Two news stories caught my eye this week, showing trouble brewing in the Amazon.
The first story isn't actually the Amazon, but rather the Pantanal, a swamp region in the southwestern part of Brazil. Three American graduate students were arrested there, accused of "crimes against the patrimony" by stealing minerals, as well as doing scientific research on tourist visas. The American and Brazilian coverage, as usual, differs considerably, in that the Brazilian coverage assumes the gringos are automatically guilty.
Here's an excerpt from the US Today story:
Roberto Lins, the men's Brazilian lawyer, says the students may not go before a judge for six months and could face up to five years in prison if convicted of illegally prospecting for minerals."
Here's an excerpt from the Globo story:
"Segundo a polícia, o grupo fazia pesquisa sem autorização de nenhum órgão governamental brasileiro e sem comprovante de intercâmbio ou convênio com entidades de pesquisa do Brasil.
Ainda de acordo com a PF, eles faziam coleta de sedimentos, por meio de prospecção mineral. O material seria levado para os Estados Unidos, onde seriam analisados."
There are a couple of lessons to be gleaned from this story, and none of them are good. The first is that in rural areas like this one, you can get away with robbery, murder, and kidnapping, but not studying sand. And in this case, a study intended to do good, by monitoring climate change. The second is that this is yet one of several cases of foreigners being accused of scientific piracy and exploitation in Brazil, and it creates a major deterrent to scientific research and innovation there. The third is that Brazilian universities and scientific institutions need to be better prepared when working on projects like this, since the American students had trusted that USP had all of their permits in order and had followed their directions "just to apply for a tourist visa." If not, foreigners won't be able to trust these institutions and will go elsewhere to carry out similar projects. And finally, another lesson for foreigners in Brazil is to always, always have your paperwork in order. In the country of Great Bureaucracy, it's always better to be safe than sorry.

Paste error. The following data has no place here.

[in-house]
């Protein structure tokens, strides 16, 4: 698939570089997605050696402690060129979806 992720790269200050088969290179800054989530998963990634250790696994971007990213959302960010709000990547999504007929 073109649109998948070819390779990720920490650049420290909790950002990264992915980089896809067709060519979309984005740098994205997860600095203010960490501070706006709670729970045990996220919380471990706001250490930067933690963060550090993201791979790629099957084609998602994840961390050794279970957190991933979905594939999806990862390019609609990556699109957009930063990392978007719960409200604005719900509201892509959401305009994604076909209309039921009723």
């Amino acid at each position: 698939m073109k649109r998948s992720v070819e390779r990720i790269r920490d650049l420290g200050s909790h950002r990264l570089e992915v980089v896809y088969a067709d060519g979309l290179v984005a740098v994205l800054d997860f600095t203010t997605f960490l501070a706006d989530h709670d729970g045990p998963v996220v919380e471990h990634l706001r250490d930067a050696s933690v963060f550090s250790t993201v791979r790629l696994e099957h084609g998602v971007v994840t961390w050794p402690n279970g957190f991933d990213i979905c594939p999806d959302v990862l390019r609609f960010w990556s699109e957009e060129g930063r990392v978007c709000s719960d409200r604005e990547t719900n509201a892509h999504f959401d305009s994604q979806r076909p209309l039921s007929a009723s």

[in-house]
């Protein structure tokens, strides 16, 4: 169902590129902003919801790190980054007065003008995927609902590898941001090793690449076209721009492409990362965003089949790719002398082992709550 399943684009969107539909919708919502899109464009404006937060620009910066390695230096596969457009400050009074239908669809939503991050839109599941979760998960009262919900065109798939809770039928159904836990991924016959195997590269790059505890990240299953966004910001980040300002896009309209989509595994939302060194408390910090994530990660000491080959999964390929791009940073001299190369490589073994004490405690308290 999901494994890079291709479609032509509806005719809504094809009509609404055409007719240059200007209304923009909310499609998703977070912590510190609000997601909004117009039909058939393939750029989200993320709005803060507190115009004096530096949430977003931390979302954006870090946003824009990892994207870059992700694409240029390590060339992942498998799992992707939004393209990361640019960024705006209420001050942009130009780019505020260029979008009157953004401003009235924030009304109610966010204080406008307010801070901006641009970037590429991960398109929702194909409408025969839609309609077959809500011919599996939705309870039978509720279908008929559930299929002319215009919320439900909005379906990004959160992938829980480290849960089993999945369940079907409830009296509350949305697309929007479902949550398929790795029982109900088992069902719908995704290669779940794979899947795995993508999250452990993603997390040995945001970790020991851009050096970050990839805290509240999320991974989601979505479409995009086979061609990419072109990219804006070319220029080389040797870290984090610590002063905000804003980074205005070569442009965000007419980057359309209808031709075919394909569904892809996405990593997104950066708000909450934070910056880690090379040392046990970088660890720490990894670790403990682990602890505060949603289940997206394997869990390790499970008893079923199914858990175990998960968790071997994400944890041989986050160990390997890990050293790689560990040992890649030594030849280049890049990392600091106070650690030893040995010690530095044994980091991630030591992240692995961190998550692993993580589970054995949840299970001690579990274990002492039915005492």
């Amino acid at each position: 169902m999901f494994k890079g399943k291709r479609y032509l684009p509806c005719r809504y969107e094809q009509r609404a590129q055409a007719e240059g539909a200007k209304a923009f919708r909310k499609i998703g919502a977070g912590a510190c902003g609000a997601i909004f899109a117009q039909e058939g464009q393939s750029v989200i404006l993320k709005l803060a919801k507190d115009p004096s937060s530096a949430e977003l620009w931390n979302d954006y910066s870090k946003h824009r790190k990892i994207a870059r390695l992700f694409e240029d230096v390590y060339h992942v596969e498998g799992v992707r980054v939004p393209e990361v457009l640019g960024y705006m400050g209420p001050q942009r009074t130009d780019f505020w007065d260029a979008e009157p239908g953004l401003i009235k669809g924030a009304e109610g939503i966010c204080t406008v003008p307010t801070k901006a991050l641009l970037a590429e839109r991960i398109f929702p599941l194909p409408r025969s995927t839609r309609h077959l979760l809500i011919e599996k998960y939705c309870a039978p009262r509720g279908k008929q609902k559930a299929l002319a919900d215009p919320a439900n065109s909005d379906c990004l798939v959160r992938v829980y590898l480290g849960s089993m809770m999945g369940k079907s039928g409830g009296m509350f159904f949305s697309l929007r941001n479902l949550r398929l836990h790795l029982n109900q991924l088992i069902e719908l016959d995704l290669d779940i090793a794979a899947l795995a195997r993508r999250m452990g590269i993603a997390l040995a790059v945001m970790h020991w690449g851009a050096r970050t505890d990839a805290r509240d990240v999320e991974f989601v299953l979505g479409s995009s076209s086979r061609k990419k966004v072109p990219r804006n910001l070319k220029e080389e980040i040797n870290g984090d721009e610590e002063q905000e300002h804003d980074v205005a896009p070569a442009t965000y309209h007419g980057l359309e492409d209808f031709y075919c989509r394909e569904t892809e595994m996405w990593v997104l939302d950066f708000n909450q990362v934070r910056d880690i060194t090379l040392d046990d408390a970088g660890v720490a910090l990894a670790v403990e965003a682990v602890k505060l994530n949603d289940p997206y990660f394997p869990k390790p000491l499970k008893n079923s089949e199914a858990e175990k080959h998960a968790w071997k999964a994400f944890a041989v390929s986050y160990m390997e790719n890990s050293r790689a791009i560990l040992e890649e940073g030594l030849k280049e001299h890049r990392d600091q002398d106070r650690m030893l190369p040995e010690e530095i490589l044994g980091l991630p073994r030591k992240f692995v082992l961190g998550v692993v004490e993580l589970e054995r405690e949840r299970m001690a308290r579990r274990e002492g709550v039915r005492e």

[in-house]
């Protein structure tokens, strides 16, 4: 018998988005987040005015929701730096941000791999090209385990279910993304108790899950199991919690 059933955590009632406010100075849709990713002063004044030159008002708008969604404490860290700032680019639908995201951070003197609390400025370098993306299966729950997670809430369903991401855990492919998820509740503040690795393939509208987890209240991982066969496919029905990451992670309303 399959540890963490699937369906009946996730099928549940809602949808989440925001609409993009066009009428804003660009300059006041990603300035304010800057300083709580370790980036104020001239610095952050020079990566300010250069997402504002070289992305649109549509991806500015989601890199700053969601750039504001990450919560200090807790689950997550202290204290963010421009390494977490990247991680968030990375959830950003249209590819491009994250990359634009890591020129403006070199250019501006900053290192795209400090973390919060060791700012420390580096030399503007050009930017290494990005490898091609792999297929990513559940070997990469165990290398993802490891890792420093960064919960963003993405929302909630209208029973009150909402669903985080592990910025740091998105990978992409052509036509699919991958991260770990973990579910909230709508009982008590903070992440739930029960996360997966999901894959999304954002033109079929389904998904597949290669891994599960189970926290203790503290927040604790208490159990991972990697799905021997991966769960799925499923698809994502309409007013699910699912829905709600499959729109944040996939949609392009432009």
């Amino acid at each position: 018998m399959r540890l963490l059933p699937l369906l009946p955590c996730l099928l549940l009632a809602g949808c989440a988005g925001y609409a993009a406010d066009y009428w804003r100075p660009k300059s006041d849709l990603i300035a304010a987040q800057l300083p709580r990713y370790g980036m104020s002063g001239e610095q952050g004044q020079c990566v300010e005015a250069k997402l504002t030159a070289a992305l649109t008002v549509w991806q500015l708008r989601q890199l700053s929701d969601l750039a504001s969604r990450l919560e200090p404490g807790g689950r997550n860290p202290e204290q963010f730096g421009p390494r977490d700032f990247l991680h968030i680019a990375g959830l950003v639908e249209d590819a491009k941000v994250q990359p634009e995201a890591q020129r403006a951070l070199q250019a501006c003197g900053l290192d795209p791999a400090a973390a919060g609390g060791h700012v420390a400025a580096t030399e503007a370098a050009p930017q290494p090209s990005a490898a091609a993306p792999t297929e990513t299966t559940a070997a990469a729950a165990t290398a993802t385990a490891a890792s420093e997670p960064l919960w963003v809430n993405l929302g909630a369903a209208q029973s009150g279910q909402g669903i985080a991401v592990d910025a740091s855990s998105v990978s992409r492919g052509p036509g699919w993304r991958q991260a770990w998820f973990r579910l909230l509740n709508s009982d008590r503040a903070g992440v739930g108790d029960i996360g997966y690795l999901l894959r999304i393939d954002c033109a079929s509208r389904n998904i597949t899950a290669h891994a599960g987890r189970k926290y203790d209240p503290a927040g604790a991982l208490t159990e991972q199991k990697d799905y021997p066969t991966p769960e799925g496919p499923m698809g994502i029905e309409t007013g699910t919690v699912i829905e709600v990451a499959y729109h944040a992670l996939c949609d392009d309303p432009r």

The second story takes place in Rondonia, the far northwest of Brazil. Ibama, the government agency responsible for protecting the environment, invaded a national park there. Though the land is supposed to be protected, 3,000 people live there raising 30,000 heads of cattle, and as a result, a quarter of the forest in the park has been destroyed. Ibama went in with 400 men to fine the cattle ranchers and to make them remove the cattle from the land immediately. However, the ranchers were angry, since the Minister of the Environment recently turned over part of the park land to the state to allow residents to stay on the destroyed part of the land.
So some ranchers decided to let Ibama have it. They set one of their cars on fire, and left this pathetically written threat:
It is in this note, I think, that the problem of environmental protection in Brazil becomes clear. The government and conservationists are up against uneducated, armed peons with few options for employment (and rich, well-connected businessmen who can get away with anything) amidst a sea of red tape and conflicting authorities and laws, none of which are effectively protecting the rainforest. This deadly combination spawns chaos, and so far, no solution has allowed the Brazilian government to figure out how to manage the delicate balance between development and conservation.